Motoring review: BMW 125d and 125i hatchback

BMW 1 series
BMW 1 series
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THE 1-series hatchback is not to everyone’s taste. It is the styling that is divisive on BMW’s only mainstream family hatchback.

Some critics even prefer the first design to this all-new model. Rear passenger access is hampered by the wheel arches but it has a big boot and is priced competitively. Unlike its German prestige peers and Volvo’s tilt with the new V40 and all the European and Asian hatchbacks, it has rear wheel-drive.

Two new versions are available, each setting performance and quality markers, and only available in M Sport specification. They are the 125d and the 125i. The first is diesel, the second is petrol. Both have 2-litre, four-cylinder engines and both produce 215 brake horse power and 0-62mph in 6.5 seconds and maximum speed around 150mph. The diesel engine does have a clear advantage in two areas. Its torque of 331.6lb ft between 1,500 and 2,500rpm is well ahead of the petrol engine’s 228.5lb ft at 1,350 to 4,800rpm. This means it has more in-gear flexibility at low engine speed, helping its economy too.

The diesel engine posts “official” average figures of 57.6mpg with manual gears and 58.9mpg with the advanced eight-speed automatic gearbox. Its CO2 readings are 129 and 126g/km. The petrol model records 42.8 and 44.1mpg and 154 and 149g/km CO2.

From this paper evidence, the diesel is cheaper to run, cheaper to tax, and cheaper for the business user’s payroll deductions.

However, the petrol 125i at £26,070 is £1,750 cheaper than the diesel 125d. The high mileage business user’s accountant will be convinced by the argument for the diesel. The private buyer on a low mileage should consider how many miles travelled will offset the higher purchase price of the diesel model – and make an allowance also for the higher residual value of diesel when selling it on.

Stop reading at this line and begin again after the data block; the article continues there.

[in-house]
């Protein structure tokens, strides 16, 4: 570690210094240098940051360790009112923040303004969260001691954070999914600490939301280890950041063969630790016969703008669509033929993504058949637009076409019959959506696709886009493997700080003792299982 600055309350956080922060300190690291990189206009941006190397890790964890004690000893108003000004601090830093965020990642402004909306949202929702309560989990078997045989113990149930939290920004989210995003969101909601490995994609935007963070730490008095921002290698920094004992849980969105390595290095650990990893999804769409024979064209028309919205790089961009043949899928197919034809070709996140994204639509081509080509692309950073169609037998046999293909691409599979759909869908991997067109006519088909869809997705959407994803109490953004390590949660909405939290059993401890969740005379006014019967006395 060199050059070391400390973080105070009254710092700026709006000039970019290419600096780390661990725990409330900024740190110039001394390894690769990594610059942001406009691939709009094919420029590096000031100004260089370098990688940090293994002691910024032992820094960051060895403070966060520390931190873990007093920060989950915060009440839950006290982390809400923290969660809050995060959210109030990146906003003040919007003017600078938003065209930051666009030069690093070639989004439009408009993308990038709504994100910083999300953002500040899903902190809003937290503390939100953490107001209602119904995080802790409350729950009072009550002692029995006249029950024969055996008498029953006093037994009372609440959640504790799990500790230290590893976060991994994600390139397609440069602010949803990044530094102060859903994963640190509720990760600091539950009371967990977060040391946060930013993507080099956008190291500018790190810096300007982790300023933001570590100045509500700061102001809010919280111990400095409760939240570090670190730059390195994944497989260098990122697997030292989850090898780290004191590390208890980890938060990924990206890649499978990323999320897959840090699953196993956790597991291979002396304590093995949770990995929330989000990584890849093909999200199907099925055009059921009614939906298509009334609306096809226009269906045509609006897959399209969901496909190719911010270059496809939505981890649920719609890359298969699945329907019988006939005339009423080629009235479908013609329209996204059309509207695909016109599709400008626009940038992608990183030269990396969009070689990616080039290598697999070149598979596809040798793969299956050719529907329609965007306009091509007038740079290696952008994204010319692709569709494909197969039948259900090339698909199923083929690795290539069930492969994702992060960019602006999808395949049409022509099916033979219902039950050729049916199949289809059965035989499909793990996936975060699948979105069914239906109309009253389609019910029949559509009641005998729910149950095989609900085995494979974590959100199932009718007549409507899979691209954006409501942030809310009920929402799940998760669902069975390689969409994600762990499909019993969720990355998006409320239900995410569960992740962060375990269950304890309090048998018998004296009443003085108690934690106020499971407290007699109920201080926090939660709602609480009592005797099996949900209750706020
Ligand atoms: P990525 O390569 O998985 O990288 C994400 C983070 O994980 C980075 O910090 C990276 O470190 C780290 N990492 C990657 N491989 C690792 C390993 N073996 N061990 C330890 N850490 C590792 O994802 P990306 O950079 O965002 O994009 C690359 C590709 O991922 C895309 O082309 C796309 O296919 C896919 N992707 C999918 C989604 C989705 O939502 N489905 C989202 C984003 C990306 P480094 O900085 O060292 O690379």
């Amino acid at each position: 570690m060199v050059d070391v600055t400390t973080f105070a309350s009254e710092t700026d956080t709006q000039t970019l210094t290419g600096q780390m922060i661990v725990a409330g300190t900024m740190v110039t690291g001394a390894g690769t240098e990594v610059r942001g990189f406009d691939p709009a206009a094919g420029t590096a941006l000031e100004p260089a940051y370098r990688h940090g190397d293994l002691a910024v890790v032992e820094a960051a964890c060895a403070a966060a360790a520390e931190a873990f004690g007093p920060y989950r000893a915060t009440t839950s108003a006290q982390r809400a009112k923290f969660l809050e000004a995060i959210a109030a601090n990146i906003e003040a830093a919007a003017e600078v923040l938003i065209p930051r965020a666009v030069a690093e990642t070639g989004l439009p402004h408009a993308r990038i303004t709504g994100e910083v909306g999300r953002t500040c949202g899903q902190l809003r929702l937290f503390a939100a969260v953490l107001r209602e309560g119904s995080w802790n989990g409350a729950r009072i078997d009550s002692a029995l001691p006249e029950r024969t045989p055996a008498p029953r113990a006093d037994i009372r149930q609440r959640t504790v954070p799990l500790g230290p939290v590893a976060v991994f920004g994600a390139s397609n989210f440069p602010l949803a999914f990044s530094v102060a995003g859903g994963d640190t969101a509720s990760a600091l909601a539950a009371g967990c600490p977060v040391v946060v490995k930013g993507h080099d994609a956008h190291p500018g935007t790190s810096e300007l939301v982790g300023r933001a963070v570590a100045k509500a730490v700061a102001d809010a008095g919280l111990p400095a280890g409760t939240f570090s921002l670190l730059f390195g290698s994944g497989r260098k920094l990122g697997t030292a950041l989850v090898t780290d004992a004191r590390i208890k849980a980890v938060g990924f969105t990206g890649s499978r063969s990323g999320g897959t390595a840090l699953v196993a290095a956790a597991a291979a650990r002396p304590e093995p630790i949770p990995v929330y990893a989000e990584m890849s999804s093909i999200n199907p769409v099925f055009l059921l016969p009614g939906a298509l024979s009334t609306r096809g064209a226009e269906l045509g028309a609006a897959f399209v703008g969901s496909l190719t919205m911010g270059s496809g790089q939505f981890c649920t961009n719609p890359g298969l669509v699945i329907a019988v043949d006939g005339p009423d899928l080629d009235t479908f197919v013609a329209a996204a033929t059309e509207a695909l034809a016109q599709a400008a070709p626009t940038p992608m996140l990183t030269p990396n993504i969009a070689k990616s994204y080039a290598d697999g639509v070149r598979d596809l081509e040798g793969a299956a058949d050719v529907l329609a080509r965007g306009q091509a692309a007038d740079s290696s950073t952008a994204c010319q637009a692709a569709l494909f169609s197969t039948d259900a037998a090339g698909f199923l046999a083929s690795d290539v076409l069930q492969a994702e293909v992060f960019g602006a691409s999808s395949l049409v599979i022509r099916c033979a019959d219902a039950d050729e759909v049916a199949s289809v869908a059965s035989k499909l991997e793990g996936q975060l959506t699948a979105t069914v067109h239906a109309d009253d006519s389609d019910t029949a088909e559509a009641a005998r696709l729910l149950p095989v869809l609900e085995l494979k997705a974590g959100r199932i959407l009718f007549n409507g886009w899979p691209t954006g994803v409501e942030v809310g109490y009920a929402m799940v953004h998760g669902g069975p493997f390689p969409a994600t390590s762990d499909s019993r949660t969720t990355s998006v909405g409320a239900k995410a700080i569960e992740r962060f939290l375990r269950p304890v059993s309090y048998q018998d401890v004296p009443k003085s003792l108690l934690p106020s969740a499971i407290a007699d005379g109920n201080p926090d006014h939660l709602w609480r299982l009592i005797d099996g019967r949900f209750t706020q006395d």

Of some guidance: on an identical test route in similar driving patterns the trip computer showed 32.5 mpg on petrol with a manual gearbox and 47mpg with a diesel automatic. I enjoyed driving both of them, and as someone who drives long distances in mainland Europe regularly I’d be inclined towards the diesel model with automatic gears. The manual shift on the petrol car was notchy. Auto gears add £1,490 to each model.

However, I’d choose neither but go for a more regular 1-series with a less powerful version of the two-litre diesel engine. This could be the new 116d Efficient Dynamics model which records 74.3mpg and 99g/km – the only BMW so far to avoid annual road tax and the London congestion zone payment. It has 114bhp, lowered suspension, and can reach 60mph in just over 10 seconds and costs from £20,885.«

Verdict: Check out the forthcoming new Mercedes A-Class